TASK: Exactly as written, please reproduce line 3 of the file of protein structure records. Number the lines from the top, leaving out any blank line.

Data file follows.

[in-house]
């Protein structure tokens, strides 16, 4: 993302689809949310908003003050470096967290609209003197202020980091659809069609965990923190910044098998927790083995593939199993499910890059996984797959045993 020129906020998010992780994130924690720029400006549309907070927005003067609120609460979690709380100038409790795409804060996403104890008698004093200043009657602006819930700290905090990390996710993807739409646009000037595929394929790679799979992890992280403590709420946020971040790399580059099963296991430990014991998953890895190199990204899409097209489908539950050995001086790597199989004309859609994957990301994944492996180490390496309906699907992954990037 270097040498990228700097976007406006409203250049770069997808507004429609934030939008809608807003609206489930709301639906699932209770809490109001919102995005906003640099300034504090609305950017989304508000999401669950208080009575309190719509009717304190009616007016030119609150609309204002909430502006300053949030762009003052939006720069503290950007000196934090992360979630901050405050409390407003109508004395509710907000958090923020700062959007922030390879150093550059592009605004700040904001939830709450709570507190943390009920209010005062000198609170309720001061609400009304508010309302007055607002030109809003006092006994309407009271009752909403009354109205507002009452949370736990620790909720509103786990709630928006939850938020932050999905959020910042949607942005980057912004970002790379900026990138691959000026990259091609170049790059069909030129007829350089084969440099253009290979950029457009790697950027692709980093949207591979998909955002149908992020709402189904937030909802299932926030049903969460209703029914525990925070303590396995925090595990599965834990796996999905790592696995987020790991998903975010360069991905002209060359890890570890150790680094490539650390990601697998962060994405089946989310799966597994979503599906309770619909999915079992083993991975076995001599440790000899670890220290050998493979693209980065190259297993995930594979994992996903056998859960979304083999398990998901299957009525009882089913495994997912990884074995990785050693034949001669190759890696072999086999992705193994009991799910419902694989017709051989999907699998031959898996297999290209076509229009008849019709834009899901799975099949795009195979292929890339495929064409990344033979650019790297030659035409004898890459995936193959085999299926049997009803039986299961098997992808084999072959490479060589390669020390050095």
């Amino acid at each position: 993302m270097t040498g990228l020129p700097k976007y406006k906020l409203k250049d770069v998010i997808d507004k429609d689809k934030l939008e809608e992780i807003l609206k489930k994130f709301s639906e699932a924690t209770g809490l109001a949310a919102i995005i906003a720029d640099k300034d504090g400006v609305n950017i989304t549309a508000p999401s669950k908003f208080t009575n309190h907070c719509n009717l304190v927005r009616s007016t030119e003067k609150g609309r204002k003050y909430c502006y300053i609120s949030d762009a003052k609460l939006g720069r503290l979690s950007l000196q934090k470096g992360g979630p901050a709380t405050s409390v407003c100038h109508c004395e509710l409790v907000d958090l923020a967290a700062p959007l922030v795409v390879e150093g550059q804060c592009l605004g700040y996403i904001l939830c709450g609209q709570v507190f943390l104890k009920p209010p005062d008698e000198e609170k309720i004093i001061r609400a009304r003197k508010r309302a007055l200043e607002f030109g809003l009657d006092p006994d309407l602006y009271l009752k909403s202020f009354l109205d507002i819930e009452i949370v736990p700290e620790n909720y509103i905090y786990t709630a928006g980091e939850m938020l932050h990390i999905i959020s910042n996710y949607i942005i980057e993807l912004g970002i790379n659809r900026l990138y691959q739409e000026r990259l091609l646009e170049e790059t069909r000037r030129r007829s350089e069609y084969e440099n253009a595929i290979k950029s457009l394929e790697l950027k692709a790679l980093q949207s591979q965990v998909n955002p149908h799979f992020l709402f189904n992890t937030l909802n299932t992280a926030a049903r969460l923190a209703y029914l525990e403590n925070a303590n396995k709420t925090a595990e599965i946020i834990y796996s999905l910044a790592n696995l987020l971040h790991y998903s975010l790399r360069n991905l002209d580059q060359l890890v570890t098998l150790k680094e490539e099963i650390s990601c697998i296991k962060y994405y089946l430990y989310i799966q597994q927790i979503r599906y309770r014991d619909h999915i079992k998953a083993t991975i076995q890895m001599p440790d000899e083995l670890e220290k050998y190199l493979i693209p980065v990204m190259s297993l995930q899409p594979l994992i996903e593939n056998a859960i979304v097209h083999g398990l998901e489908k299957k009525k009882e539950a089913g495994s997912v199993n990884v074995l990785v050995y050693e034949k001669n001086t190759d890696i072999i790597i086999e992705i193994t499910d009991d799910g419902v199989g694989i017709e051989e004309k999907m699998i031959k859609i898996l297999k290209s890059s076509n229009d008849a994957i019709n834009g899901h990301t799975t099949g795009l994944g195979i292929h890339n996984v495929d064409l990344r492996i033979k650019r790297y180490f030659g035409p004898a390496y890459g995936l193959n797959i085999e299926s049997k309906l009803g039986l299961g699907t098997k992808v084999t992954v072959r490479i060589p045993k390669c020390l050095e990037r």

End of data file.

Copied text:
């Amino acid at each position: 993302m270097t040498g990228l020129p700097k976007y406006k906020l409203k250049d770069v998010i997808d507004k429609d689809k934030l939008e809608e992780i807003l609206k489930k994130f709301s639906e699932a924690t209770g809490l109001a949310a919102i995005i906003a720029d640099k300034d504090g400006v609305n950017i989304t549309a508000p999401s669950k908003f208080t009575n309190h907070c719509n009717l304190v927005r009616s007016t030119e003067k609150g609309r204002k003050y909430c502006y300053i609120s949030d762009a003052k609460l939006g720069r503290l979690s950007l000196q934090k470096g992360g979630p901050a709380t405050s409390v407003c100038h109508c004395e509710l409790v907000d958090l923020a967290a700062p959007l922030v795409v390879e150093g550059q804060c592009l605004g700040y996403i904001l939830c709450g609209q709570v507190f943390l104890k009920p209010p005062d008698e000198e609170k309720i004093i001061r609400a009304r003197k508010r309302a007055l200043e607002f030109g809003l009657d006092p006994d309407l602006y009271l009752k909403s202020f009354l109205d507002i819930e009452i949370v736990p700290e620790n909720y509103i905090y786990t709630a928006g980091e939850m938020l932050h990390i999905i959020s910042n996710y949607i942005i980057e993807l912004g970002i790379n659809r900026l990138y691959q739409e000026r990259l091609l646009e170049e790059t069909r000037r030129r007829s350089e069609y084969e440099n253009a595929i290979k950029s457009l394929e790697l950027k692709a790679l980093q949207s591979q965990v998909n955002p149908h799979f992020l709402f189904n992890t937030l909802n299932t992280a926030a049903r969460l923190a209703y029914l525990e403590n925070a303590n396995k709420t925090a595990e599965i946020i834990y796996s999905l910044a790592n696995l987020l971040h790991y998903s975010l790399r360069n991905l002209d580059q060359l890890v570890t098998l150790k680094e490539e099963i650390s990601c697998i296991k962060y994405y089946l430990y989310i799966q597994q927790i979503r599906y309770r014991d619909h999915i079992k998953a083993t991975i076995q890895m001599p440790d000899e083995l670890e220290k050998y190199l493979i693209p980065v990204m190259s297993l995930q899409p594979l994992i996903e593939n056998a859960i979304v097209h083999g398990l998901e489908k299957k009525k009882e539950a089913g495994s997912v199993n990884v074995l990785v050995y050693e034949k001669n001086t190759d890696i072999i790597i086999e992705i193994t499910d009991d799910g419902v199989g694989i017709e051989e004309k999907m699998i031959k859609i898996l297999k290209s890059s076509n229009d008849a994957i019709n834009g899901h990301t799975t099949g795009l994944g195979i292929h890339n996984v495929d064409l990344r492996i033979k650019r790297y180490f030659g035409p004898a390496y890459g995936l193959n797959i085999e299926s049997k309906l009803g039986l299961g699907t098997k992808v084999t992954v072959r490479i060589p045993k390669c020390l050095e990037r």